The New York Times reports that “The New York City Commission on Human Rights has scheduled hearings on how the advertising industry hires, retains and promotes minority employees, to be held the same week in September that the industry plans to hold its annual Advertising Week event.”
I started my career as an intern and then junior account exec at a major PR and advertising company, an experience which left me with fond memories, a great education and a few friends in high places today. One of my closest colleagues was an administrative assistant who was promoted to junior account executive when I first arrived (a 20-year old college intern). She was a six-foot black woman and she completely broke the mold of this very white company, where many junior employees had wealthy parents to subsidize the extremely low entry salaries. (I didn’t grow up poor, but I did subsidize the low salary myself by living with dad in the beginning.) Being a very white guy, I originally had little clue about may of the challenges my black colleague faced. But I soon learned she was in many ways a fish out of water.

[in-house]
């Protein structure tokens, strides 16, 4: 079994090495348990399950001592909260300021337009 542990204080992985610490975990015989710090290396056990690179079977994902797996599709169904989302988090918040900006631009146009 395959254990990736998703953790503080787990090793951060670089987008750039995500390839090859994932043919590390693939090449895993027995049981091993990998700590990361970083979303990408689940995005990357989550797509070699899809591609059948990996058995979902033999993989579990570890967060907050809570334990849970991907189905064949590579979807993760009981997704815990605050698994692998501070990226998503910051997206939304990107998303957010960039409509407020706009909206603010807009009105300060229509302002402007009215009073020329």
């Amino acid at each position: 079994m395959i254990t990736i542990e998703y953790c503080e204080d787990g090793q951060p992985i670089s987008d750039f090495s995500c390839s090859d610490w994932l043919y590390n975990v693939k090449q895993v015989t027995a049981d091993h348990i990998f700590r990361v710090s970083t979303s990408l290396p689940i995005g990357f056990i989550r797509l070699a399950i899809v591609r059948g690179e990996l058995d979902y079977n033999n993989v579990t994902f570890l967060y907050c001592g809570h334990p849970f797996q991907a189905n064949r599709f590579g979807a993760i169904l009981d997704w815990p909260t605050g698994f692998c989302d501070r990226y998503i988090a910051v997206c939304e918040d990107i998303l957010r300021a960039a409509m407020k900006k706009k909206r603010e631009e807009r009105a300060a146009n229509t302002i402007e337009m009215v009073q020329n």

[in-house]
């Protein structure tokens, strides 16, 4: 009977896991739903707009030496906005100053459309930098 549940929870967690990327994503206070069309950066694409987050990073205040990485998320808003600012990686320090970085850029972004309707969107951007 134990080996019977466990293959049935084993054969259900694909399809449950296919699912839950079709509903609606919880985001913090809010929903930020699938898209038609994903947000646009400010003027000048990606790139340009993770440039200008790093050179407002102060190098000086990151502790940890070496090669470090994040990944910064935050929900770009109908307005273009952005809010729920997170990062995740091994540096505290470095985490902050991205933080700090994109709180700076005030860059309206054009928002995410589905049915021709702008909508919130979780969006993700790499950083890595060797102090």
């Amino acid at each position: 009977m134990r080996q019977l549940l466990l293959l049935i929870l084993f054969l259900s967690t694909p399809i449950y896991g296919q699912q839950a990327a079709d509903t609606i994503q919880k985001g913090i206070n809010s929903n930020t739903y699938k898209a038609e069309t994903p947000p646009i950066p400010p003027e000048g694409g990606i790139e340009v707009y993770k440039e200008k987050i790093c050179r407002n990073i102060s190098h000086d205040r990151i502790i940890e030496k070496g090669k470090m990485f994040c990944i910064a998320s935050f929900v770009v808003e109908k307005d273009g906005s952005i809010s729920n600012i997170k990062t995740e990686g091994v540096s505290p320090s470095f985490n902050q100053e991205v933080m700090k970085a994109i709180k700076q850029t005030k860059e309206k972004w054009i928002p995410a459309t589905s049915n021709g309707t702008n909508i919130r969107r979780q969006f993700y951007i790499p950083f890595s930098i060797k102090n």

It’s a good thing that The New York City Commission on Human Rights is holding these hearings, though I doubt they’ll discover more than what we already know: the old Madison Avenue still has remnants of a cigar-smoking, white-boy club. But I wonder if intervention is even worth it. It’s not a sturdy institution anymore; it’s fighting for relevancy. Then again, viability is not the issue; discrimination is.